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Cosmic Cocktails and Space Arcade: Q&A with One Ring Zero

by AMNH on

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One Ring Zero will perform their album Planets, a tribute to the solar system, at Cosmic Cocktails and Space Arcade. Photo Courtesy of One Ring Zero.

Escape the midwinter slump with a night out at the Museum. On Thursday, January 26, Cosmic Cocktails and Space Arcade will transform the Rose Center for Earth and Space into a party scene complete with hors d’oeuvres, open bar, indie arcade games provided by Babycastles, and exclusive after-hours access to the exhibition Beyond Planet Earth: The Future of Space Exploration. Throughout the night, One Ring Zero will play music from their album Planets, a tribute to the solar system. Below, band members Joshua Camp and Michael Hearst share the inside story behind the album.

Where do you find your musical inspiration?

Michael Hearst: I like to think of some of our projects as crash courses on specific subjects. For Planets, it began with the big news that the International Astronomical Union had demoted Pluto to the status of “dwarf planet.” We wrote a song about it, and had lots of fun performing it live. We then realized it had been just about 100 years since Holst had composed his song cycle The Planets. It seemed like it was time to musically revisit our solar system and come up with our own song cycle. Not to mention, our own geeky fascination with science and astronomy made it a perfect fit.

How did you choose each planet’s style of music?

Joshua Camp: Originally we had some clear ideas of how each planet should sound, but as we got more into the record as a whole, things started to progress more organically and many of the musical decisions were based on lyrics, where the track fit in the sequence of songs, and the general flow of the album.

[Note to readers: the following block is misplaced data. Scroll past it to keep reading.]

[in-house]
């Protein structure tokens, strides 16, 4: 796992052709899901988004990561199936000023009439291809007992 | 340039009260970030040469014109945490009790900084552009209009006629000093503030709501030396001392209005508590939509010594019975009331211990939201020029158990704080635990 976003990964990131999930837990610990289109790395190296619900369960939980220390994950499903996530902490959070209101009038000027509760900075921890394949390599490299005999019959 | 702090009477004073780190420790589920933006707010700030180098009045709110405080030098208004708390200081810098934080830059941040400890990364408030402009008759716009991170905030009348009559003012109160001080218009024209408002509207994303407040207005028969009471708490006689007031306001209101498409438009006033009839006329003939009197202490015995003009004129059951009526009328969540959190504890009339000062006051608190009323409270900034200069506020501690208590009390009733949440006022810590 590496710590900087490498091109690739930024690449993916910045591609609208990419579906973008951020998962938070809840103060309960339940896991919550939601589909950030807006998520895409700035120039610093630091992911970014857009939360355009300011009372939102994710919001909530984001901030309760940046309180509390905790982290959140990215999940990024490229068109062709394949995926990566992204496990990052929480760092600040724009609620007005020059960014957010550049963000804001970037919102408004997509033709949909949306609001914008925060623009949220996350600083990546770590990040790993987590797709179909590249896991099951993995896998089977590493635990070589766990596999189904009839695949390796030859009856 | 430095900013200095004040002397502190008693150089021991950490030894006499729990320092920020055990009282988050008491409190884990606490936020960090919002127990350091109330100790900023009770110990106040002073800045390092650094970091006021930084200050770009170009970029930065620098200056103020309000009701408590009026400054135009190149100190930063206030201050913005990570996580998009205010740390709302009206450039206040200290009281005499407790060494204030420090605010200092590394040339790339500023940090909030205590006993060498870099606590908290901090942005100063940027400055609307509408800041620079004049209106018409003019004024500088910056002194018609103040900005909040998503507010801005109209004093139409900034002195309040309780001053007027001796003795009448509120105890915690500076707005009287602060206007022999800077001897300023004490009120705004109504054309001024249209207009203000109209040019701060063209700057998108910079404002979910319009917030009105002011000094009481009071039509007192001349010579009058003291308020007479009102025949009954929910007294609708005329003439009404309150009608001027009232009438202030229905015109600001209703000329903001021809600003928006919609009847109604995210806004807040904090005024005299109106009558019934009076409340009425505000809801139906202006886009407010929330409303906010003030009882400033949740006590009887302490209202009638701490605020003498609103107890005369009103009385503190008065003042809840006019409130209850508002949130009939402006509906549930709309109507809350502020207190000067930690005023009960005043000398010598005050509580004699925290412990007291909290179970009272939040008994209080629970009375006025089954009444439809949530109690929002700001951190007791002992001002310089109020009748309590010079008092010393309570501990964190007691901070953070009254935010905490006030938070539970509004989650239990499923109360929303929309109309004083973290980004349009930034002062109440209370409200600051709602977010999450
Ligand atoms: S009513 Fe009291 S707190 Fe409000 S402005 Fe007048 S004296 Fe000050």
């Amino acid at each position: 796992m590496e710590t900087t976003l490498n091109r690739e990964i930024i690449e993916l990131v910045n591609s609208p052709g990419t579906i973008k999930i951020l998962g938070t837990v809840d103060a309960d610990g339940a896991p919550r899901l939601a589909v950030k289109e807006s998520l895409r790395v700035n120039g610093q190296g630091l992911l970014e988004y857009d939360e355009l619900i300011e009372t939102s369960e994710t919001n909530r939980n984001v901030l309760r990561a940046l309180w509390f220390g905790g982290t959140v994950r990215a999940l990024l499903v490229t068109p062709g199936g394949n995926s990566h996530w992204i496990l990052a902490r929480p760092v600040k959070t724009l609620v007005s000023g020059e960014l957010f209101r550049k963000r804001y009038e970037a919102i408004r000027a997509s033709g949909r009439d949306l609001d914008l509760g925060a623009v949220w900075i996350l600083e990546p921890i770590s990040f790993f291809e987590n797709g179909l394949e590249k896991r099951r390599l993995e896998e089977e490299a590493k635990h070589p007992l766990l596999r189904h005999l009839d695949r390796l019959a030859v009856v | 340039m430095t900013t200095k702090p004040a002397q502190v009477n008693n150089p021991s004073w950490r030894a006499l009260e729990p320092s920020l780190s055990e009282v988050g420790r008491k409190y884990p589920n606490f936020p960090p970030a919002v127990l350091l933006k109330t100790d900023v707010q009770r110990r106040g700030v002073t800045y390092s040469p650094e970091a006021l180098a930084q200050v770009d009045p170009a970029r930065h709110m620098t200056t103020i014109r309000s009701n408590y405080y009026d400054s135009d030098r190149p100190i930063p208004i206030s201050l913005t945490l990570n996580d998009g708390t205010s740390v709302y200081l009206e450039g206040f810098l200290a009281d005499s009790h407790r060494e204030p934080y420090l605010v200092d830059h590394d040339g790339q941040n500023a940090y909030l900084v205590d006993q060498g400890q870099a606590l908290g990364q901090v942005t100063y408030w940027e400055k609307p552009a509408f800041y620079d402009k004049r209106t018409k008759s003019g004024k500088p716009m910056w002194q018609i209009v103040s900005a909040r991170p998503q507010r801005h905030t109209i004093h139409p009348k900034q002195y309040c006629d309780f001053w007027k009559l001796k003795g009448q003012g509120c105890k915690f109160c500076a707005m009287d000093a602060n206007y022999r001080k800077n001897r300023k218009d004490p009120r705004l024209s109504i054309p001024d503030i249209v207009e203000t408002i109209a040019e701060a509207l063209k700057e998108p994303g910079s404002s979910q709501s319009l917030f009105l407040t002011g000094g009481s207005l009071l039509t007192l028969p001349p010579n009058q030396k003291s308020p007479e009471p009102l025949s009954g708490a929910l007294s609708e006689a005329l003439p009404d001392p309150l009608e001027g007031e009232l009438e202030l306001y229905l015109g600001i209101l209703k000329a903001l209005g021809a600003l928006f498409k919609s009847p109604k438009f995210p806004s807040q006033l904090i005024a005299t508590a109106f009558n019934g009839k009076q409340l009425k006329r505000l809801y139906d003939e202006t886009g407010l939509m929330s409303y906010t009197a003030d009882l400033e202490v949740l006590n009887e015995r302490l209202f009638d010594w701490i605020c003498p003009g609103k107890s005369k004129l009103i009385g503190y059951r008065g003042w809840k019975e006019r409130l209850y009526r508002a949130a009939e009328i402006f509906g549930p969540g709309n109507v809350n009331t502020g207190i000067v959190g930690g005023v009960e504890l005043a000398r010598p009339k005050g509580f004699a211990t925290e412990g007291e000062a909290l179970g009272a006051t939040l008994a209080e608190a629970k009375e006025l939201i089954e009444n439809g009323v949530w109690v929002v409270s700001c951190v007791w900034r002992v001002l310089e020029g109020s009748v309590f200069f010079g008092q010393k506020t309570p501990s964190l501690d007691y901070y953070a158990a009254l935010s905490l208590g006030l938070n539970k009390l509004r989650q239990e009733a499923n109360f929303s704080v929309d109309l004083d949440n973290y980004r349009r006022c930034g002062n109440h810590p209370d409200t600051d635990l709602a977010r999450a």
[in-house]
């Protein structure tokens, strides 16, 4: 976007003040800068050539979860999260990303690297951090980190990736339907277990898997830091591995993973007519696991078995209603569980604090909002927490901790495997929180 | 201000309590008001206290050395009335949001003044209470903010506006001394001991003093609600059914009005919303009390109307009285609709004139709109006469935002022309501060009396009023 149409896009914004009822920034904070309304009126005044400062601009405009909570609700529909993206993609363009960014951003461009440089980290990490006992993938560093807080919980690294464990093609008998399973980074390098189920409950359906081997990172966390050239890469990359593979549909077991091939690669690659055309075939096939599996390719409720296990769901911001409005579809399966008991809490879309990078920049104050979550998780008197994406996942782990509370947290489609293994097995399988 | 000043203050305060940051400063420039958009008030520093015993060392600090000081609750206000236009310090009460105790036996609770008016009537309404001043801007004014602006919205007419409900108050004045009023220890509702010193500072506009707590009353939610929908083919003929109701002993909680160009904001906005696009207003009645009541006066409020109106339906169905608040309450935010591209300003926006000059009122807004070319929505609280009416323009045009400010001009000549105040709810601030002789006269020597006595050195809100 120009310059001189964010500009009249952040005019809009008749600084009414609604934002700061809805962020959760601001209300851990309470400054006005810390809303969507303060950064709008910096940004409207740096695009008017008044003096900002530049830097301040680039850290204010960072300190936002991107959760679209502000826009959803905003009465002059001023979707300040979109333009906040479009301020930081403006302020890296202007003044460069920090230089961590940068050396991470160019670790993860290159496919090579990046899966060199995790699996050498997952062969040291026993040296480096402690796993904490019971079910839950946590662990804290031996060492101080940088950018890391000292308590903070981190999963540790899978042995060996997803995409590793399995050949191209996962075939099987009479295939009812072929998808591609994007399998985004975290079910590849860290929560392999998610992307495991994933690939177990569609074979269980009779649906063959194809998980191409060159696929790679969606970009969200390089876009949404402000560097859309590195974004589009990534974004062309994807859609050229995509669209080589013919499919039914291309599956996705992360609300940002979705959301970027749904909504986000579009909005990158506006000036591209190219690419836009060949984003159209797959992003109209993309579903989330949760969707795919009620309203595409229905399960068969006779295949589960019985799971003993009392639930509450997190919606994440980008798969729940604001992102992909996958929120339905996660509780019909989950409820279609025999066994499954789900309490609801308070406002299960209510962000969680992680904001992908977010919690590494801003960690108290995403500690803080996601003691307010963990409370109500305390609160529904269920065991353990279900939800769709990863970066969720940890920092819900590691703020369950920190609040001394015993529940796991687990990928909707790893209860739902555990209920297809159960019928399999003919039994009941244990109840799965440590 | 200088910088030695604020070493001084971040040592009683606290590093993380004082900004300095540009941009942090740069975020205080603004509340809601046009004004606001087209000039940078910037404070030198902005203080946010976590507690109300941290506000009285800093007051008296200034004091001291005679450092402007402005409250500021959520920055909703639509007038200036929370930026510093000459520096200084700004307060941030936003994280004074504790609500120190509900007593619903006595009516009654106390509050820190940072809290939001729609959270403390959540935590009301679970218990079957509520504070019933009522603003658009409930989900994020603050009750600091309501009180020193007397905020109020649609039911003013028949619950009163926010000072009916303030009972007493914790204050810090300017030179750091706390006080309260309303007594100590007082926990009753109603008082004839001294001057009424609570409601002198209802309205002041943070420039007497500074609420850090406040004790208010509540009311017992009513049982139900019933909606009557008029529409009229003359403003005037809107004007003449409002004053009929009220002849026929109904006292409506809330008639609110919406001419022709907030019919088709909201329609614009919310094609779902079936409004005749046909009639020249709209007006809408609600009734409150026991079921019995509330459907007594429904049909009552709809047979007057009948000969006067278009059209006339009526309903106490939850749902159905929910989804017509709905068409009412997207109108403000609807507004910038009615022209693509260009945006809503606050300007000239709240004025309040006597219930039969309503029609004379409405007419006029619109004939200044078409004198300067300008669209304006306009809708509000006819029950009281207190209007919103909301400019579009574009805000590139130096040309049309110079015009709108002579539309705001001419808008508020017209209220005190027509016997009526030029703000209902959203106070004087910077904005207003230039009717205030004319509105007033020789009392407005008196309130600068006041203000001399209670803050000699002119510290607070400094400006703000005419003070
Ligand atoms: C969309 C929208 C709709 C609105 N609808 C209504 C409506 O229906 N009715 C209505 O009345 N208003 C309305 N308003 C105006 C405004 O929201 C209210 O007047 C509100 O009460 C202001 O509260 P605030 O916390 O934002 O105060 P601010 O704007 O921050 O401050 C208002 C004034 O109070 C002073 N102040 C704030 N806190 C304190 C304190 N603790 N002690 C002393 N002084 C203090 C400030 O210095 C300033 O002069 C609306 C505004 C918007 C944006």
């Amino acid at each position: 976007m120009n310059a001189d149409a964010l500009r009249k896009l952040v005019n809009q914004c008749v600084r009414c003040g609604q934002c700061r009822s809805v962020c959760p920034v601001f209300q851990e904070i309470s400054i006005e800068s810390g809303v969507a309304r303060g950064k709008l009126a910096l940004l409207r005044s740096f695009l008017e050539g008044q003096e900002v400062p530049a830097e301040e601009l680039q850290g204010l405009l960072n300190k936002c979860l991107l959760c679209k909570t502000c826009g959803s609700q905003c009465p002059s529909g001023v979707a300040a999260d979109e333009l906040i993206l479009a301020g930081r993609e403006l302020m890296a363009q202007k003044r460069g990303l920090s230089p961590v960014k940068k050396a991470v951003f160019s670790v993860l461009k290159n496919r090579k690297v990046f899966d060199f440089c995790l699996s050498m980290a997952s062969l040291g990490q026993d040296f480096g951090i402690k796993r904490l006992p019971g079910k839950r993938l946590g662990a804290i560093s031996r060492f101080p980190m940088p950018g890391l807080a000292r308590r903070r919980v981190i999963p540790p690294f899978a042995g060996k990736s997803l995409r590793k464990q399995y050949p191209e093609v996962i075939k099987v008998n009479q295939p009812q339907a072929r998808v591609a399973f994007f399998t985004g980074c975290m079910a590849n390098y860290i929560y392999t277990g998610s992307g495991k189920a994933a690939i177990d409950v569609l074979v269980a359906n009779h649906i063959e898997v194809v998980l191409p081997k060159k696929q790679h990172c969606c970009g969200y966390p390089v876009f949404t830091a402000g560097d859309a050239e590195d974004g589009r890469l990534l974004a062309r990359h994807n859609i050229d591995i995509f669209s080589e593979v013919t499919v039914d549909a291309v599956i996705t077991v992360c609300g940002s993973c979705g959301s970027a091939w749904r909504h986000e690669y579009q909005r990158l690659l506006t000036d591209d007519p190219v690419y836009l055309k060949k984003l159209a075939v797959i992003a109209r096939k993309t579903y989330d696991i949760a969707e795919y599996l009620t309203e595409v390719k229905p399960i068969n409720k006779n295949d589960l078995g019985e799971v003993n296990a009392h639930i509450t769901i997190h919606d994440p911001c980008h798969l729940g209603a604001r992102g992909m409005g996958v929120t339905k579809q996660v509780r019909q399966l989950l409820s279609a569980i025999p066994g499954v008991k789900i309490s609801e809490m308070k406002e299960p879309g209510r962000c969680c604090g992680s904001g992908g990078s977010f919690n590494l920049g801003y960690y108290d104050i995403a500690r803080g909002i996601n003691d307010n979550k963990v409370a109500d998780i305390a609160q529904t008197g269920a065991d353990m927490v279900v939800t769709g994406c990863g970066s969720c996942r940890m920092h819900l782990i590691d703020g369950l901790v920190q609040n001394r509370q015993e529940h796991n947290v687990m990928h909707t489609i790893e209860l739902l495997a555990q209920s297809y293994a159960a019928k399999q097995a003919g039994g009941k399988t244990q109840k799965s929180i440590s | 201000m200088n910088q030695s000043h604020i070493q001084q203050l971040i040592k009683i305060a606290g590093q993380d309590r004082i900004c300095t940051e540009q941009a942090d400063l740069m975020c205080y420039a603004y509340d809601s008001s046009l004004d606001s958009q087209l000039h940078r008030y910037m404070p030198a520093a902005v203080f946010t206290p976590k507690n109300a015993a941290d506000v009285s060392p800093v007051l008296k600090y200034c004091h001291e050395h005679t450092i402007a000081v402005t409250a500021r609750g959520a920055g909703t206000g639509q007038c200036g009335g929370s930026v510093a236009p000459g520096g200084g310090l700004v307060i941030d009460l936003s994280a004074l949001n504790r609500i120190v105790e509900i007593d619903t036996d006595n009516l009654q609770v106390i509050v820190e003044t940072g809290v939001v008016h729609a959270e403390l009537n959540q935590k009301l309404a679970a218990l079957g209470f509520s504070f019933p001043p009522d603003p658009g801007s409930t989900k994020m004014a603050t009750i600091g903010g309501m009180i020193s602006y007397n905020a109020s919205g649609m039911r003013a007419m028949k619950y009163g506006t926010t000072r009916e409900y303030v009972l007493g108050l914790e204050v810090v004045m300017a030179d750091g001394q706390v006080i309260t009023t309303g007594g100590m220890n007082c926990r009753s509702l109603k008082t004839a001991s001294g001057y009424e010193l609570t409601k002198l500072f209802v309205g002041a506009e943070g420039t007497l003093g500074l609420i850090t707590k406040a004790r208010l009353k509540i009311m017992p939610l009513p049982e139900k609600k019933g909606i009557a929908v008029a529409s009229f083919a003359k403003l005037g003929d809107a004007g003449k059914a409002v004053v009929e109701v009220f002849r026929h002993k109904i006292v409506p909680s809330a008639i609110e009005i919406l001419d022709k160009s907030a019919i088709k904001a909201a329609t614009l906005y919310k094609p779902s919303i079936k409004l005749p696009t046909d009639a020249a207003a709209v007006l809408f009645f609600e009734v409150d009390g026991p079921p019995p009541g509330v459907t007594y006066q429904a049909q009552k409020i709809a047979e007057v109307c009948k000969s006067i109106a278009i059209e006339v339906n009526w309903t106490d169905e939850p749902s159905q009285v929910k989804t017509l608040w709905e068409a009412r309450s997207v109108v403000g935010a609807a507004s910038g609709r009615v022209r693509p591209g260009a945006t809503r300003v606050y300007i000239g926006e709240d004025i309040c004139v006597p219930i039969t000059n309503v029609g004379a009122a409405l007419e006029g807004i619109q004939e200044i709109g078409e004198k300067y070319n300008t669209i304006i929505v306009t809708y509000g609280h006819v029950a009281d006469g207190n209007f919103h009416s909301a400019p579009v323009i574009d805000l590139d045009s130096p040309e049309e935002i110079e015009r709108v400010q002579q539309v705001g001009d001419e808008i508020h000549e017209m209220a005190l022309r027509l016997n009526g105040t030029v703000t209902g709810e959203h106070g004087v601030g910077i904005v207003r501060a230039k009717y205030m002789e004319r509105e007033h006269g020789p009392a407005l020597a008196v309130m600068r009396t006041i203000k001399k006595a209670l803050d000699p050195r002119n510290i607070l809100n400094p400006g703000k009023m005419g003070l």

PLANETS by One Ring Zero

In what ways does your album nod back to Holst’s Planets, and in what ways does it break the mold?

Hearst: We wanted our planetary suite to be entirely new, and our own. We do, however, give some nods. At the end of our “Mars” song, we sneak in Holst’s melody for “Mars, the Bringer of War.” Of course, we layer this with the actual NASA audio recording of the Phoenix probe making its descent onto the red planet—something which Holst didn’t exactly have access to. Ultimately, his compositions were based on astrology. He even starts with Earth and works his way out. Ours is much more inspired by astronomy. We start with an intro piece, and then head out from the sun. And even though our album is about half instrumental, the other half has lyrics, which by and large incorporate information about the planets.

Camp: Compared to our other work, this is a much more orchestral record for us. But mainly it’s the idea of a musical suite based on the planets of our solar system that nods back to Holst.

What are you looking forward to most about playing at the Museum?

Hearst: From the day we first decided to work on this album, we knew that we wanted to perform the project at planetariums, museums, and science centers. Performing at the American Museum of Natural History is a huge stamp of approval for us. If our music helps encourage people to have more of an interest in planetary science, and science in general, then we’ve really achieved something.